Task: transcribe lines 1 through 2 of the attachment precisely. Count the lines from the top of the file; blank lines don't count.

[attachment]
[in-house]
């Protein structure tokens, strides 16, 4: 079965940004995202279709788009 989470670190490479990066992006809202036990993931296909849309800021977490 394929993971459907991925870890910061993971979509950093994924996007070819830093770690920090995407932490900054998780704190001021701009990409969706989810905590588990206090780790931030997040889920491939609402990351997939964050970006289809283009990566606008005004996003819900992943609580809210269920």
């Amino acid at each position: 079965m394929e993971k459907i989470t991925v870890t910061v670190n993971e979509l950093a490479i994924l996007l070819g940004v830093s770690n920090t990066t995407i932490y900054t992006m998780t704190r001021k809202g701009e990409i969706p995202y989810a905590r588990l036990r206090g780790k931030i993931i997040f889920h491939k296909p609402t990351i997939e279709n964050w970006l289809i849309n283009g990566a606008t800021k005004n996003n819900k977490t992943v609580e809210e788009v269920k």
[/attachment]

[in-house]
């Protein structure tokens, strides 16, 4: 079965940004995202279709788009 989470670190490479990066992006809202036990993931296909849309800021977490 394929993971459907991925870890910061993971979509950093994924996007070819830093770690920090995407932490900054998780704190001021701009990409969706989810905590588990206090780790931030997040889920491939609402990351997939964050970006289809283009990566606008005004996003819900992943609580809210269920």